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  • Writer's pictureJose Garcia

Bioinformatics Second Act

Updated: May 5

As the field matures new opportunities present themselves.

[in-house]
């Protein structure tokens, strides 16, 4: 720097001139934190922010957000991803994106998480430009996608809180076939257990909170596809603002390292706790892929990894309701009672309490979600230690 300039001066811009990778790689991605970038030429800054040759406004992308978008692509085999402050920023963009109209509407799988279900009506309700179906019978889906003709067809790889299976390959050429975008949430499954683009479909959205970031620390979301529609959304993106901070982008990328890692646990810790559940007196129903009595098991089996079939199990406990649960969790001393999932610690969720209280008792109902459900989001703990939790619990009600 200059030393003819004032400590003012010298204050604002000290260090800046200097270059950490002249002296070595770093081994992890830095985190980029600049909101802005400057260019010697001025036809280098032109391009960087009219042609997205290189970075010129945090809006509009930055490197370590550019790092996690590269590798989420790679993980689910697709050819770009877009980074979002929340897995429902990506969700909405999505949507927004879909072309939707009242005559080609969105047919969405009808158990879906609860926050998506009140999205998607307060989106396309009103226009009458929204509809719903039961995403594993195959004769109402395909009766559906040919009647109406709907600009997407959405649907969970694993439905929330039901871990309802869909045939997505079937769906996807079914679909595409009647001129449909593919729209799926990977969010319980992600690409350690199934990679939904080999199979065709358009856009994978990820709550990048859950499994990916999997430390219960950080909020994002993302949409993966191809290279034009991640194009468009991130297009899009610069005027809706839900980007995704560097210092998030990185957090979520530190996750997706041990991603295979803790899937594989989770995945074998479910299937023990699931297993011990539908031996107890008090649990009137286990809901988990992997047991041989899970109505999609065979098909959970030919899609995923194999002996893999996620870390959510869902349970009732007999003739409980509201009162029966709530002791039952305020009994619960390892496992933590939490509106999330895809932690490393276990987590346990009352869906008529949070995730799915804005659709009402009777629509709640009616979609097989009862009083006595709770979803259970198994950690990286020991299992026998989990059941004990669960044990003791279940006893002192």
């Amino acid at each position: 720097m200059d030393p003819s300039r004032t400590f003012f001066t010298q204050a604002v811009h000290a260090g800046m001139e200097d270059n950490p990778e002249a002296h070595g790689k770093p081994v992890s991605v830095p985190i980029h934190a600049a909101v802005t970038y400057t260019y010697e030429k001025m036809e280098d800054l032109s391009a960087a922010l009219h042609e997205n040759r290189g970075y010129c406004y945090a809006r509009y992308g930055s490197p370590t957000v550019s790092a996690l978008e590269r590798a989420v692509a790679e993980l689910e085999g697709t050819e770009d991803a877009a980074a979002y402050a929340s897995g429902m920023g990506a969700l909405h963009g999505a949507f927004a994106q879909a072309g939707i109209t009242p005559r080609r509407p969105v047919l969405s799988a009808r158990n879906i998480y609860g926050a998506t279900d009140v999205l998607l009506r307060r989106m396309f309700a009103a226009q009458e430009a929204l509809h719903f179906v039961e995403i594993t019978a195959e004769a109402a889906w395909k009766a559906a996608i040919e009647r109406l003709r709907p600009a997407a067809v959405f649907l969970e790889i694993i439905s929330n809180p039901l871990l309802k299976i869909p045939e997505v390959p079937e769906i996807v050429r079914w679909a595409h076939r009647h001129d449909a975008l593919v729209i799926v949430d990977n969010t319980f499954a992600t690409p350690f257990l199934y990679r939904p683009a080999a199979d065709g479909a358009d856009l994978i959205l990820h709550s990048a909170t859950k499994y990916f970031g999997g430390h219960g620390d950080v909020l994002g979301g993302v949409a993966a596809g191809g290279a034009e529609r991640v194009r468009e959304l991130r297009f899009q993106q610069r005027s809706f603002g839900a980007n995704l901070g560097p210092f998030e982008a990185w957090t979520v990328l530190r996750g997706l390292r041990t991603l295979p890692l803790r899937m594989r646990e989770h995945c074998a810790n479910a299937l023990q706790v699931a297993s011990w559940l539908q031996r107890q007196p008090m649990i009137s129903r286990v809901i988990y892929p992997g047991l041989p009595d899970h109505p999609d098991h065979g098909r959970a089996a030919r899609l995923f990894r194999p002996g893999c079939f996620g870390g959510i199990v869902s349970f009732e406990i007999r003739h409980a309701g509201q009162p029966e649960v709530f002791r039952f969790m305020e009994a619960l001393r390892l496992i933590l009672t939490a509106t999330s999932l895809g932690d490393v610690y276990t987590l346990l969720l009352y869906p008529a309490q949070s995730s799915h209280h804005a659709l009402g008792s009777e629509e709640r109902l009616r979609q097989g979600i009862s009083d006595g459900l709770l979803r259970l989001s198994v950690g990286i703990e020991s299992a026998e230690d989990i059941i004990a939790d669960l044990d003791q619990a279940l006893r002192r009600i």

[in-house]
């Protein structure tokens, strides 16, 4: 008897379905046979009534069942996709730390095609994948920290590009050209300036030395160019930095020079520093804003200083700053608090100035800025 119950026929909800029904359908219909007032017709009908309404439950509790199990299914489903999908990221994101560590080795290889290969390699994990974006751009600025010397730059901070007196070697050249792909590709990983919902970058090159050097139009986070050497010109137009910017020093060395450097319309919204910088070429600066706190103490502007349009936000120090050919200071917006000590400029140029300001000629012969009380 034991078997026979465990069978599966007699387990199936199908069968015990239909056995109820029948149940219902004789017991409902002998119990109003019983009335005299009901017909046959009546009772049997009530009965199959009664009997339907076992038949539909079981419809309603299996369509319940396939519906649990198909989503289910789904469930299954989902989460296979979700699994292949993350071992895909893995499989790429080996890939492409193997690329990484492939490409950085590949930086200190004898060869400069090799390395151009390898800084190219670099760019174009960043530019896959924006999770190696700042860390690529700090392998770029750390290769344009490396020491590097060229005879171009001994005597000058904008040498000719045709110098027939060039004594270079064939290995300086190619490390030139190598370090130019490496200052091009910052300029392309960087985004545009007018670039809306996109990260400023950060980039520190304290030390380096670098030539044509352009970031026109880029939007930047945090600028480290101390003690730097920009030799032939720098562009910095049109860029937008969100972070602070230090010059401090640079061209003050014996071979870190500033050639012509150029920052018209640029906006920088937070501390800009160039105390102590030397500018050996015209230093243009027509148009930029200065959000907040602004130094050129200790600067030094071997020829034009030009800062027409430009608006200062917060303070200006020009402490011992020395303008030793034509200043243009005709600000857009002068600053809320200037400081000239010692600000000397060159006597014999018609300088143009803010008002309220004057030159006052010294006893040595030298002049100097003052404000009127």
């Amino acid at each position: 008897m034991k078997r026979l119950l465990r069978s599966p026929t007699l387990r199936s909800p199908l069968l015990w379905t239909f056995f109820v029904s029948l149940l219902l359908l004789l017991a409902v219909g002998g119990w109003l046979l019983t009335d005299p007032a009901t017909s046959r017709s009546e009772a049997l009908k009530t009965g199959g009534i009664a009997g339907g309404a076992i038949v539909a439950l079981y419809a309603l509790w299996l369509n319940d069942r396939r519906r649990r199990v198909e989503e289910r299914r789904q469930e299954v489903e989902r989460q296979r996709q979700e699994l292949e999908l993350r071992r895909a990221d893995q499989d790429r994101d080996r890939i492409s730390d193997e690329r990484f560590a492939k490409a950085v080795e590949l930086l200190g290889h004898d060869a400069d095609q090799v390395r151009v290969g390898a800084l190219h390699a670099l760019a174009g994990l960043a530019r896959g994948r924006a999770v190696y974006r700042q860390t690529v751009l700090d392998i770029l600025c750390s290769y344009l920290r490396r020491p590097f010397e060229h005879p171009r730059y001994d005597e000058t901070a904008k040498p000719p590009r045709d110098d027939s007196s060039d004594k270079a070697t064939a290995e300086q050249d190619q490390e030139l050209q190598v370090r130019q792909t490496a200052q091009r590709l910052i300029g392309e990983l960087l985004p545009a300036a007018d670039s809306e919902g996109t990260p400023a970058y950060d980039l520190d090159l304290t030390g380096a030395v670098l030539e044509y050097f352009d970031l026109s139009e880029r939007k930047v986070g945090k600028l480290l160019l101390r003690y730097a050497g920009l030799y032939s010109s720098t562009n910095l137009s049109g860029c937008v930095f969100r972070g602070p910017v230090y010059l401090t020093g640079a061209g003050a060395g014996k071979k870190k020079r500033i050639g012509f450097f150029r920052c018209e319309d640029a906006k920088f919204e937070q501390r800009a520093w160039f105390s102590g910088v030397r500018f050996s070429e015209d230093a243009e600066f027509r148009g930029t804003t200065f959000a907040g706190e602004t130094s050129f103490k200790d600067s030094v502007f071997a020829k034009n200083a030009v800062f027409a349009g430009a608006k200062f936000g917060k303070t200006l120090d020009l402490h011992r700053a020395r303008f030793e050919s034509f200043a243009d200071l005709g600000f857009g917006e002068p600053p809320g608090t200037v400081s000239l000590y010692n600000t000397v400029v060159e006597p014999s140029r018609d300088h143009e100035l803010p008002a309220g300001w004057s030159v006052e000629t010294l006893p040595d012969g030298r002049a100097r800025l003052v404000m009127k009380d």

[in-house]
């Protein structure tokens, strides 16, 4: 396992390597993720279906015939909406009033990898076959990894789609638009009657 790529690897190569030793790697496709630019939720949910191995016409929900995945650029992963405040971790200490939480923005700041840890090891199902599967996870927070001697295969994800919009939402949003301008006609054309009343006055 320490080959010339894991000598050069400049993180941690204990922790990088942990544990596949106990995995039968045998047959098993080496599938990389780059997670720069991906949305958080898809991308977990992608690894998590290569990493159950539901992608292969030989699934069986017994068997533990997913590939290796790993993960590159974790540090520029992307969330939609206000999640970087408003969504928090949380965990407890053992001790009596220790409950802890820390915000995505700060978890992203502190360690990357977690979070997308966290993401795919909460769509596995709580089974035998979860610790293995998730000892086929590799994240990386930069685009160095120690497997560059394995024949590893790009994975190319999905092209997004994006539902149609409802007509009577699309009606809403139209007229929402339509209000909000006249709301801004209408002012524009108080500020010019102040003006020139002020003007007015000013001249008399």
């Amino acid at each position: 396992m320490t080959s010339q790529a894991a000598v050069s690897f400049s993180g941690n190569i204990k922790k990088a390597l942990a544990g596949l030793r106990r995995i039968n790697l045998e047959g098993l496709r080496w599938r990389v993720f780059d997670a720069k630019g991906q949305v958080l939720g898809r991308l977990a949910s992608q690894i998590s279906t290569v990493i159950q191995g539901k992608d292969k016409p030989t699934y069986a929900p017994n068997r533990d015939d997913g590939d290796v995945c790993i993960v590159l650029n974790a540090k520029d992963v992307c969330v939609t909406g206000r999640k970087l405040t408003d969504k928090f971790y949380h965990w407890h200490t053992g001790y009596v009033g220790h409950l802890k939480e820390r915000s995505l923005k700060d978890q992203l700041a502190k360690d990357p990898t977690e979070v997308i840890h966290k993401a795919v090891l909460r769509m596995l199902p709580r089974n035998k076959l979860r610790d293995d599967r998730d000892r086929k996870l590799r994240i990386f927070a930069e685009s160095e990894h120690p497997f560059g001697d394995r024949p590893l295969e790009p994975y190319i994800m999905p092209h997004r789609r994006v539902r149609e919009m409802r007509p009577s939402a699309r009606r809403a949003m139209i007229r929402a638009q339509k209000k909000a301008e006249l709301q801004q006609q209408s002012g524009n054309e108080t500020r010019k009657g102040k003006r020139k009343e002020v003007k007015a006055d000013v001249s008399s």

Bioninformatics has been around for more than twenty years, an increasingly mature technology. High-performance computing and throughput hardware have enabled novel drug development, nutrition analytics, and cancer therapies. Large-volume data processing from multiple sources is creating new possibilities in testing and modeling. Bioninformatics is birthing new fields of study and modalities of treatment; personalized immunotherapy, proteinomics, a revolution in cancer care just for starters. But what is next for Bioninformatics as the technology matures? Here's a peek from a Bioinformatics expert. Carl-Johan Ivarsson is the CEO of Qlucore which produces visualization-based bioinformatics data analysis tools for research and precision diagnostics. Q: What advice would you give to someone who is interested in pursuing a career in bioinformatics, and how can they prepare themselves for the field? A: At Qlucore we combine expertise from many fields such as mathematics, bioinformatics and software engineering. My advice, for what it is worth, would be to learn the basic principles of mathematics and statistics well. That will enable you to understand many methods and evolve with the field. Q: Can you highlight some of the projects Qlucore has been involved in. What kinds of research is it making possible? A: At Qlucore we are working within two segments. Software for data analysis (Qlucore Omics Explorer) and software for precision diagnostics (Qlucore Insights). For the first segment we deliver software solutions to customers in 25 countries who have written more than 1000 articles in peer-review journals using our solutions. In short it spans all type of omics data. For the second segment we develop AI- based machine learning classifiers for subtyping of cancer based on gene expression signatures. We currently work with Leukemia, Non small cell lung cancer, breast cancer and bladder cancer. Q: What exciting developments do you see over the next five years in bioinformatics? A: I think we will see a lot of multi-omics analysis and of course AI.

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